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Protests, Anger in Iran Over Airplane's Downing

In this photograph taken Saturday, Jan. 11, 2020, protesters hold flowers as tear gas fired by police rises at a demonstration in front of Amir Kabir University in Tehran, Iran, to remember victims of a Ukrainian airplane shot down by an Iranian missile.
In this photograph taken Saturday, Jan. 11, 2020, protesters hold flowers as tear gas fired by police rises at a demonstration in front of Amir Kabir University in Tehran, Iran, to remember victims of a Ukrainian airplane shot down by an Iranian missile.
Protests, Anger in Iran Over Airplane's Downing
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Mass street protests continue in Iran over the accidental shootdown of a Ukrainian passenger airplane.

Iranians expressed shock and anger over the plane crash. They also denounced the misleading statements from Iranian leaders. Officials only admitted responsibility after growing evidence from Western nations.

The country began last week mourning the death of General Qassem Soleimani. He was killed in a U.S. drone strike on January 2 in Iraq.

On January 8, Iran answered with a missile attack on two bases housing U.S. troops in Iraq. There were no reported deaths from those attacks.

Hours later, as the country prepared for a possible U.S. counterattack, Iranian forces accidentally shot down Ukrainian International Airlines Flight 752, killing all 176 people on board. The plane was on its way to Kyiv, Ukraine. It had just taken off from Tehran’s main airport.

Most of those who died were Iranians or Iranian-Canadians.

Misleading the public

Iranian officials first blamed technical failure for the crash. They denounced Canadian and U.S. officials who said evidence pointed to the accidental downing of the plane by an Iranian missile.

Three days later, Iran's Revolutionary Guard admitted to shooting down the plane by mistake. Soon after, a memorial for the victims at a university in Iran quickly turned into an anti-government demonstration.

For a growing number of Iranians, the events showed a government unable to follow through on its threatening language. It also showed a government willing to mislead its own people about a national tragedy in order to avoid embarrassment.

“They are lying that our enemy is America! Our enemy is right here,” students at the protest shouted.

Protests in Freedom Square

On Sunday night, protesters gathered in Tehran’s Azadi Square, or Freedom Square.

Videos sent to the New York-based Center for Human Rights in Iran and later confirmed as real by The Associated Press show a crowd of demonstrators near Azadi Square. They are seen fleeing as a tear gas container lands among them.

As they try to escape the fumes, one woman calls out in Farsi, “They fired tear gas at people! Azadi Square! Death to the dictator!”

Another video shows a female protester being carried away following violence. Drops of blood can be seen on the ground. Those around her cry out that she has been shot in the leg.

Tehran’s police chief, General Hossein Rahimi, later denied that his officers opened fire. The Fars news agency reported that police had “shot tear gas in some areas.”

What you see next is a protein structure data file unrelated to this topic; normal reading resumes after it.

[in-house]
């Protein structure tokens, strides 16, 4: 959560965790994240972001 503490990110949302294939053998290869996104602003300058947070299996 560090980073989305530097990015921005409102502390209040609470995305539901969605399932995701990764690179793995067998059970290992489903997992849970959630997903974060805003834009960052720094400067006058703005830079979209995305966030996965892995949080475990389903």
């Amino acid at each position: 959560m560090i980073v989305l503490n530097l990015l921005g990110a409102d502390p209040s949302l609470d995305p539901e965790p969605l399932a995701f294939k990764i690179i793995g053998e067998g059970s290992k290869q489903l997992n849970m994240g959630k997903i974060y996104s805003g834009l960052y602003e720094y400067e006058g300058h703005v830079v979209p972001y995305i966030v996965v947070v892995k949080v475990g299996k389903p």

Fars, which is close to the Revolutionary Guard, aired videos apparently filmed Sunday night showing demonstrators shouting: “We are children of war. Fight with us, we will fight back.” Another Fars video showed demonstrators in Tehran tearing down a poster of Soleimani.

U.S. support?

U.S. President Donald Trump has openly supported the demonstrators. He tweeted messages in the Farsi language and warned the government not to fire on them.

But earlier, larger waves of protests in the country have been crushed by security forces. Amnesty International says more than 300 people were killed in November during days of protests against an increase in gasoline prices.

Ali Rabiei, a government spokesman, said Iran’s civilian officials learned only on Friday that the Revolutionary Guard had shot down the plane. “The point is that we did not lie,” Rabiei said. He also blamed the U.S. for “spreading the shadow of war over Iran.”

Ebrahim Raisi, the head of Iran’s judiciary, issued a warning to protesters. He said “the agents of America and agents of foreign countries” want to use anger over Flight 752 to “compromise” Iran’s security.

In addition to the street protests, Iran’s government has also faced strong criticism from well-known artists, sports stars and reporters.

A number of artists, including famed director Masoud Kimiai, withdrew from an upcoming international film festival. Two state television hosts resigned in protest over the false reporting about what happened to Flight 752.

Taraneh Alidoosti, one of Iran’s most famous actresses, published a picture of a black square on Instagram. She wrote: “We are not citizens. We are hostages. Millions of hostages.”

I'm Ashley Thompson.

The Associated Press reported this story. Ashley Thompson adapted it for VOA Learning English. Hai Do was the editor.


Words in This Story

drone - n. a type of small aircraft that flies without a pilot

counterattack - n. ​ an attack that is made in response to an attack by an enemy or opponent​

embarrassment - n. something or someone that causes a person or group to look or feel foolish

fumes - n. smoke or gas that smells unpleasant

host - n.​ a person who talks to guests on a television or radio show​

shadow - n. ​a dark shape that appears on a surface when someone or something moves between the surface and a source of light​

festival - n. a special time or event when people gather to celebrate something